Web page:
The Challenging (Evolution of the Mind Through Creativity)
Master of Arts (MA)
Committee or Advisor Chair
Frank R. Blume
Glenn E. Whitlock
creativity, behavior, mind, personal growth, transpersonal psychology
Developmental Psychology | Human Factors Psychology | Psychology | Social and Behavioral Sciences | Transpersonal Psychology
There's a big difference between simply settling for life as it is and being genuinely satisfied within it. So it's not hard to find people who, though generally content with their lot, nevertheless feel perhaps a greater sense of purpose or that some unnamed quality is missing from their lives. Maslow (1967) elaborates:
"All the evidence we have (mostly clinical evidence, but already some other kinds of research evidence) indicates that it is reasonable to assume in practically every human being, and certainly in almost every newborn baby, that there is an active will toward health, an impulse toward growth, or toward the actualization of human potentialities. But at once we are confronted with the very saddening realization that so few people make it. Only a small proportion of the human population gets to the point of identity, or of selfhood, full humanness, self actualization, etc., even in a society like ours which is relatively one of the most fortunate on the face of the earth. This is our great paradox. We all have the impulse toward full development of humanness. Then why is it that it does not happen more often? What blocks it?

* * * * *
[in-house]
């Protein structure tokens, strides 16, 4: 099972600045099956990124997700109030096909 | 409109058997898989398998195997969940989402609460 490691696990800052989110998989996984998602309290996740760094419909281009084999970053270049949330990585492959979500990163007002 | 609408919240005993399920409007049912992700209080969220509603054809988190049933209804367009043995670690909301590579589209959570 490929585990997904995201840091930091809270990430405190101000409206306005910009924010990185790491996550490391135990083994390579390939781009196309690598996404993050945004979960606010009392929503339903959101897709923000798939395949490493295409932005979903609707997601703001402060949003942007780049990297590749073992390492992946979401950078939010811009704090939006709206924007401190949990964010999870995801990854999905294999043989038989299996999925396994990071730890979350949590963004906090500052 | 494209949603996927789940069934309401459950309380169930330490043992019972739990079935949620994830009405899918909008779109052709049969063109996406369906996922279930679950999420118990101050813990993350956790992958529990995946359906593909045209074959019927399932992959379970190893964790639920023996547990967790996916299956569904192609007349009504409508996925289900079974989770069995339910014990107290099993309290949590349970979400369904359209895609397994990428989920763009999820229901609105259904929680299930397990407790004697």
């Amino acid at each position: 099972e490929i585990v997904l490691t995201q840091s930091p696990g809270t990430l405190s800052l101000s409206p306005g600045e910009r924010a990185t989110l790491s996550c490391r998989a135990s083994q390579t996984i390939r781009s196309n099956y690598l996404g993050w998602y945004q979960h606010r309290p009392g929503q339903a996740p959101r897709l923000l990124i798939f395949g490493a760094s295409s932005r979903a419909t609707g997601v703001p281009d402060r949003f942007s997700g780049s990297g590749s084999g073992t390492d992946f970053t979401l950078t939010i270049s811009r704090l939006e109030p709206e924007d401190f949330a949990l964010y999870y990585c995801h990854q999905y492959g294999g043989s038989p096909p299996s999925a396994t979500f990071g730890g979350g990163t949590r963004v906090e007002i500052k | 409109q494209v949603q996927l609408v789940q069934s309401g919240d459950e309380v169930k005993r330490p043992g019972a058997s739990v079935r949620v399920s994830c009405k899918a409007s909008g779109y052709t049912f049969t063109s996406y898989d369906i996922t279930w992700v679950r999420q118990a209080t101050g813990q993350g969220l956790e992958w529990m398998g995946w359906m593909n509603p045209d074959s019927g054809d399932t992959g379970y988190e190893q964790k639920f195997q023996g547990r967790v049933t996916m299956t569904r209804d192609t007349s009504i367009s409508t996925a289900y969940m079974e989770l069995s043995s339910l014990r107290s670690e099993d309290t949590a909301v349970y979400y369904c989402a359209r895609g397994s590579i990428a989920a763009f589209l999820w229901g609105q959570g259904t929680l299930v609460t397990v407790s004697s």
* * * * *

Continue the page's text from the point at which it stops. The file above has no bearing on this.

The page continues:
This is our new way of approaching the problem of humanness, i.e., with an appreciation of its high possibilities and simultaneously, a deep disappointment that these possibilities are so infrequently actualized. (pp. 153-4)"
It's the attitude difference between truly understanding life and simply making the best of it. Without that understanding, the seemingly separate, idle encounters of everyday life become a roller coaster ride of exciting turns and twists, but lack any sense of purpose or design.
Purvis, John Charles, "The Challenging (Evolution of the Mind Through Creativity)" (1981). Johnston Master Theses (20th Century). 63.